NEW YORK—The Italian coast is washing up onto the shores of New York. At the helm of recently opened Osteria Lumaca at HGU New York Hotel is John DeLucie, its chef/proprietor, who’s bringing his Southern Italian heritage to the boutique property through taste.
Lumaca, coming from the Italian word for “snail,” encourages guests to slowly savor each meal and live in the moment. The restaurant includes a rooftop bar and lounge, both of which share this mantra.
“Lumaca was designed with a slower pace in mind,” DeLucie said. “The restaurant’s location, tucked away within a historic boutique hotel, helps guests slow down as they set foot inside. With beautiful art enveloping you as soon as you enter, you feel less of a need to stare at your phone.”
Seafood-driven, the 60-seat restaurant features delicacies specific to the Puglia region of Italy, including hamachi crudo, calamari and linguine bottarga with salt-cured fish roe, just to name a few.
“New York has some of the best Italian food outside of Italy, and I like to think Lumaca is a nice addition to that scene,” DeLucie said. “Most Italian restaurants though, try to recreate some aspect of Italy in their design and decor as an add-on to their menus. Most of the time, it does not work since the New York location and vibe break the illusion. Lumaca is different in the sense that it invites guests to enjoy great, authentic Italian food in a setting that is authentically New York. We are not trying to transport guests to Italy; we want to provide them with an experience that is more about the Italian mentality rather than the geographic destination.”
DeLucie also described Lumaca as “a contrast to the hustle and bustle of the NoMad neighborhood outside,” but one that still hints at the city, mainly through its design and art.
“Osteria Lumaca encourages guests to step back and enjoy time spent with friends and family in an intimate setting, tucked away with ambient lighting, a cozy fireplace, comfortable banquettes and memorable artwork,” he said.
Designed by architect Peter Guzy of Asfour Guzy Architects, guests can feast their eyes on the original 1905 Beaux-Arts plasterwork on the ceiling, or possibly sit at the marble-clad bar with custom glass. Keeping with customization, Gallery 151 has curated a custom art collection for the space.
These distinctions are essential, especially in New York, a city that’s crowded with dining options.
“One of the challenges with having a restaurant in a hotel is that people often don’t want to eat at a hotel restaurant, especially in NYC where there are literally hundreds of great restaurants to choose from in every neighborhood,” DeLucie said. “We want Lumaca to have its own identity and become a stand-alone destination for diners not staying at the hotel while, at the same time, being sensitive to the identity of the hotel and the needs of its guests.”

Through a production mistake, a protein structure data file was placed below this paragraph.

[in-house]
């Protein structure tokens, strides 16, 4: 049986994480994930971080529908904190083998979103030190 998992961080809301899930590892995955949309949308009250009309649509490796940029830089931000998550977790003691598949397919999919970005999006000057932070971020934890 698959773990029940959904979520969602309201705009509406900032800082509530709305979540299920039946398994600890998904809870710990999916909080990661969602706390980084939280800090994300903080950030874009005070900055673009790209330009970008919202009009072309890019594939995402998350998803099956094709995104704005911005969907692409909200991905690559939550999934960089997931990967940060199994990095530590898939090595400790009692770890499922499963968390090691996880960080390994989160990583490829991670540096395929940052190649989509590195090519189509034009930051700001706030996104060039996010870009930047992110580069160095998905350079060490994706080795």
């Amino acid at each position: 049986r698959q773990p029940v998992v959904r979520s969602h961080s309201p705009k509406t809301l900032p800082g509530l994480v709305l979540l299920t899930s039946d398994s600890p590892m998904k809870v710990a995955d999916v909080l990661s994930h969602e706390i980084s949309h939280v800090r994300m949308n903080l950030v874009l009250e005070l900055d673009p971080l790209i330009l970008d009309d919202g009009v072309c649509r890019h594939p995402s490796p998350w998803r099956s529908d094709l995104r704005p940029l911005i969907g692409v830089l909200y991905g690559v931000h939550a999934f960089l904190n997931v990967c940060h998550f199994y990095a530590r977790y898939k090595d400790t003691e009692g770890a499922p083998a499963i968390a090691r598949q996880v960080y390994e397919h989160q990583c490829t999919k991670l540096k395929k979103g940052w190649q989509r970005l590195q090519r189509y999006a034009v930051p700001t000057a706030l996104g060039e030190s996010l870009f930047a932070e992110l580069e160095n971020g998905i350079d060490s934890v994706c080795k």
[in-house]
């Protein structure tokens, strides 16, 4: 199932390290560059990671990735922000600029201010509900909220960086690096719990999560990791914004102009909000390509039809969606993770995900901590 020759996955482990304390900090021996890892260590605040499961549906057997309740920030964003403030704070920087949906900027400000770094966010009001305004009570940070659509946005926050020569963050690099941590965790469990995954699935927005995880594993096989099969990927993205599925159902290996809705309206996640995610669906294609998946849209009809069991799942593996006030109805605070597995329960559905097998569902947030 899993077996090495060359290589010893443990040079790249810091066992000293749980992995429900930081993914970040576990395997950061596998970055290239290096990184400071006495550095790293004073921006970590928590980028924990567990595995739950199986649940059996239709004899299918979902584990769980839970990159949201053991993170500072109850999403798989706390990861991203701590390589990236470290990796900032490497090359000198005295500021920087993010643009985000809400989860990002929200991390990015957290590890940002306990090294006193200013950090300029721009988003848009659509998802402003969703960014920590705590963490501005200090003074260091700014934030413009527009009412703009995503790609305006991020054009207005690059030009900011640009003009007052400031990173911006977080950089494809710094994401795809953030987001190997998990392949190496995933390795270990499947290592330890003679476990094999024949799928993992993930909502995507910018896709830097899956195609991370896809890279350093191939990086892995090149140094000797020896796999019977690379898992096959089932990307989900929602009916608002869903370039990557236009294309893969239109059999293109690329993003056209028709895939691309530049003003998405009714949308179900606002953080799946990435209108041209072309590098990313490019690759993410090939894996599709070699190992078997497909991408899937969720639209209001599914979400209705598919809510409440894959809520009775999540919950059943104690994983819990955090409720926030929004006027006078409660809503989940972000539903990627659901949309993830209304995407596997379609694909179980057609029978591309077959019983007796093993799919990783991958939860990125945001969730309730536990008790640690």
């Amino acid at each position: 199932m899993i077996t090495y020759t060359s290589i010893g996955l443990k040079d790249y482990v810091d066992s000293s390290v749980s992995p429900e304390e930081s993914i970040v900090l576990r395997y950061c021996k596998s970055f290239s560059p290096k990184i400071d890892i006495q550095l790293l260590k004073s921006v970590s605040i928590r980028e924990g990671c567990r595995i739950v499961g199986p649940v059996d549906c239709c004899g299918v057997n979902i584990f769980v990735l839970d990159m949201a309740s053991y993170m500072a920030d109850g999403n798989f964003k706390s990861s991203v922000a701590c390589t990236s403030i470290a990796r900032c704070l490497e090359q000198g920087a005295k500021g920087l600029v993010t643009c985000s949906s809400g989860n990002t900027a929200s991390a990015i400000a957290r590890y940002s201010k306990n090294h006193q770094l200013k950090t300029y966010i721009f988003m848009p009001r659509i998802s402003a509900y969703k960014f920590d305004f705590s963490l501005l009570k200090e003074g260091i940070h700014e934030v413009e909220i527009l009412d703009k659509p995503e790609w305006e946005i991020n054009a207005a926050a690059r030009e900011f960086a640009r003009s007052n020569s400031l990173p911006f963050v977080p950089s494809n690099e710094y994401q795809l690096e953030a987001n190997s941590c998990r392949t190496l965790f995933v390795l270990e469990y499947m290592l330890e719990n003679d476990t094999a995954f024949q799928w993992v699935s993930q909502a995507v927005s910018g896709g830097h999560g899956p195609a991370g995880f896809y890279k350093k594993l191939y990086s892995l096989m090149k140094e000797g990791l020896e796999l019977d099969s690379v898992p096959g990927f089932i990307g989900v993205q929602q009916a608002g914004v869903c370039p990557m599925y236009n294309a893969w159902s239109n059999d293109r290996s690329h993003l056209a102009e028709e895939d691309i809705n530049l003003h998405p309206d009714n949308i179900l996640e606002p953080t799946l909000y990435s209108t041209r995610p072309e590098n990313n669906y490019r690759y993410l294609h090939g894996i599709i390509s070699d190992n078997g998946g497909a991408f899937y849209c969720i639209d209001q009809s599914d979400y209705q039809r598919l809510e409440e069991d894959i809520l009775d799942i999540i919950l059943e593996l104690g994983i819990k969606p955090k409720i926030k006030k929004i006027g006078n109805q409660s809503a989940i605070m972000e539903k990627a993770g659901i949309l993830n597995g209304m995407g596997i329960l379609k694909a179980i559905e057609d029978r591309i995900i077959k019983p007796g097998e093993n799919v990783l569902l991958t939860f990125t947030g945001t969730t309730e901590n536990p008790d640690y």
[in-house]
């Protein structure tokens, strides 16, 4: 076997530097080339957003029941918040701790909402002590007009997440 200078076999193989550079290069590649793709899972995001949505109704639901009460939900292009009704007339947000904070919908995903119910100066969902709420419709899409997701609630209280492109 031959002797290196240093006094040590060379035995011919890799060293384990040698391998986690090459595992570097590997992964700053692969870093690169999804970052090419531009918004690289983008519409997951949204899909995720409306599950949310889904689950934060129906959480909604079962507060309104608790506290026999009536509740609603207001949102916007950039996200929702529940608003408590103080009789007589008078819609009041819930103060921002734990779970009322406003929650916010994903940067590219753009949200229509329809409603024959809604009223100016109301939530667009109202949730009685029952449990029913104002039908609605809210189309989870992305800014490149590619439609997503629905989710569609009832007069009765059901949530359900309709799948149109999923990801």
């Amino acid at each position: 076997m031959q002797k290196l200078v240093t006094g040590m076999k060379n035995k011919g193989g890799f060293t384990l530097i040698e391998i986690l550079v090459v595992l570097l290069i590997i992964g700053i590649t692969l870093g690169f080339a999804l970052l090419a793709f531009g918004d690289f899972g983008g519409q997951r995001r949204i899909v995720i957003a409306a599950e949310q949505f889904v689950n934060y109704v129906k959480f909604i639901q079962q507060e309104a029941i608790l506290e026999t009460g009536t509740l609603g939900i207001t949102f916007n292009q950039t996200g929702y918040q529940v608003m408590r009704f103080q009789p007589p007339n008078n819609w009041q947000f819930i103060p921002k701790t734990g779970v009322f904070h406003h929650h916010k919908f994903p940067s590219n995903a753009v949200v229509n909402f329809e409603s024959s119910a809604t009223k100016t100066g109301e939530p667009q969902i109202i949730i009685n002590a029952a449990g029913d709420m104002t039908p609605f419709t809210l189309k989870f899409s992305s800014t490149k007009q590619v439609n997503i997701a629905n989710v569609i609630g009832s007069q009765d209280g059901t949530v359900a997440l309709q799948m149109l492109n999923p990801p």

Keeping with many New York City spaces, however, is Lumaca’s rooftop bar, another intimate setting that seats just 30 guests and 20 at the bar.
“The HGU rooftop is an ode to East Coast summers, designed to make guests feel like they are beachside, outside of the city,” DeLucie said.
In the lounge, guests can enjoy seasonal fare like lobster rolls and tributes to the city like a classic New York hot dog, all from the comfort of blue-and-white plush seating with umbrellas.
Beverage Director Anthony Henriquez heads up the bar, which includes an Italian wine list and cocktails made with seasonal ingredients, extending Lumaca’s quest for creativity, something that DeLucie attributes to the boutique space itself.
“The intimate nature and specific concept of a boutique hotel allow you to inject more personality into a food and beverage concept,” DeLucie said. “When large, branded hotels are thinking about F&B concepts, they are thinking about scalability and serving a large volume of people daily. I am not sure an intimate and personal concept like Lumaca could have been executed in this way at a large, branded hotel.”
DeLucie said that the goal for Lumaca will be to deliver authentic dining experiences for both guests and neighbors, and to include homages to Southern Italy, while still keeping its classic New York charm.
“There will always be something newer and shinier,” DeLucie said. “As long as you deliver quality food and great service, you will find loyal customers. We obviously observe F&B trends, but we do not ride that wave in order to stay relevant. If you authentically connect with your customers, they will find a way to keep coming back.” HB